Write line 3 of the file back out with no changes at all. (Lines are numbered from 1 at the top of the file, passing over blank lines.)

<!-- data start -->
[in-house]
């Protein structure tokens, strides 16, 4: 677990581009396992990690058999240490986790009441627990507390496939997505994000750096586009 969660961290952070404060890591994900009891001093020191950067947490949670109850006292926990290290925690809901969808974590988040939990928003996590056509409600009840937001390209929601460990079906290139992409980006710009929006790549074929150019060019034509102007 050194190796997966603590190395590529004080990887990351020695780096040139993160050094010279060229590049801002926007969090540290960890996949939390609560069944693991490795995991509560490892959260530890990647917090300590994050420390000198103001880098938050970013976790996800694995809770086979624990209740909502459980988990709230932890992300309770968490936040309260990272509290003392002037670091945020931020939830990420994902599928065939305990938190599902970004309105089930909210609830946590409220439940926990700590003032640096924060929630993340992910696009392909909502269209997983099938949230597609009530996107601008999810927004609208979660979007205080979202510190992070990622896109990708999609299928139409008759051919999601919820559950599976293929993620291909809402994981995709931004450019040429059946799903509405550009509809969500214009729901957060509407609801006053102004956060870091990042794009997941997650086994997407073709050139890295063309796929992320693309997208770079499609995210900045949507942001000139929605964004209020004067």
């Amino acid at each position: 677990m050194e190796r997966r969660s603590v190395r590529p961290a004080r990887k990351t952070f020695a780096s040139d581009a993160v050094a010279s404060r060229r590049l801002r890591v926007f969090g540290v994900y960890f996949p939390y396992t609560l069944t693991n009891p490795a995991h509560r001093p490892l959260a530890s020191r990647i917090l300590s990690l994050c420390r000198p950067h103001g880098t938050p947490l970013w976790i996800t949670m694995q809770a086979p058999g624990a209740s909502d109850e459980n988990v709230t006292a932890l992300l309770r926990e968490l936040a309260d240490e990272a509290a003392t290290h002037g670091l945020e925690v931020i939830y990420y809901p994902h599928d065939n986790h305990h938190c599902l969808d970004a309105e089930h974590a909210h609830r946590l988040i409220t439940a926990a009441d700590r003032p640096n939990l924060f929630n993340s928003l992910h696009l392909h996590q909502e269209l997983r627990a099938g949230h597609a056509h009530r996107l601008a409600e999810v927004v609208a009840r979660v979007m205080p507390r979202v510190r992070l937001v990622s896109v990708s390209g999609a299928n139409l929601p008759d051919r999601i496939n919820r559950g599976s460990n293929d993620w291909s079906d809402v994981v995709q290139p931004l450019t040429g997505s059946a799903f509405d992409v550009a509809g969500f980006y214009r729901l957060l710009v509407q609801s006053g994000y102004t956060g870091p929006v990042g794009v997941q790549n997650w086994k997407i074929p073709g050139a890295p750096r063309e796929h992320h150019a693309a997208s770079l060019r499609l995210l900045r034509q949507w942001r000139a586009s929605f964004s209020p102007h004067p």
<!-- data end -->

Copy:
């Amino acid at each position: 677990m050194e190796r997966r969660s603590v190395r590529p961290a004080r990887k990351t952070f020695a780096s040139d581009a993160v050094a010279s404060r060229r590049l801002r890591v926007f969090g540290v994900y960890f996949p939390y396992t609560l069944t693991n009891p490795a995991h509560r001093p490892l959260a530890s020191r990647i917090l300590s990690l994050c420390r000198p950067h103001g880098t938050p947490l970013w976790i996800t949670m694995q809770a086979p058999g624990a209740s909502d109850e459980n988990v709230t006292a932890l992300l309770r926990e968490l936040a309260d240490e990272a509290a003392t290290h002037g670091l945020e925690v931020i939830y990420y809901p994902h599928d065939n986790h305990h938190c599902l969808d970004a309105e089930h974590a909210h609830r946590l988040i409220t439940a926990a009441d700590r003032p640096n939990l924060f929630n993340s928003l992910h696009l392909h996590q909502e269209l997983r627990a099938g949230h597609a056509h009530r996107l601008a409600e999810v927004v609208a009840r979660v979007m205080p507390r979202v510190r992070l937001v990622s896109v990708s390209g999609a299928n139409l929601p008759d051919r999601i496939n919820r559950g599976s460990n293929d993620w291909s079906d809402v994981v995709q290139p931004l450019t040429g997505s059946a799903f509405d992409v550009a509809g969500f980006y214009r729901l957060l710009v509407q609801s006053g994000y102004t956060g870091p929006v990042g794009v997941q790549n997650w086994k997407i074929p073709g050139a890295p750096r063309e796929h992320h150019a693309a997208s770079l060019r499609l995210l900045r034509q949507w942001r000139a586009s929605f964004s209020p102007h004067p």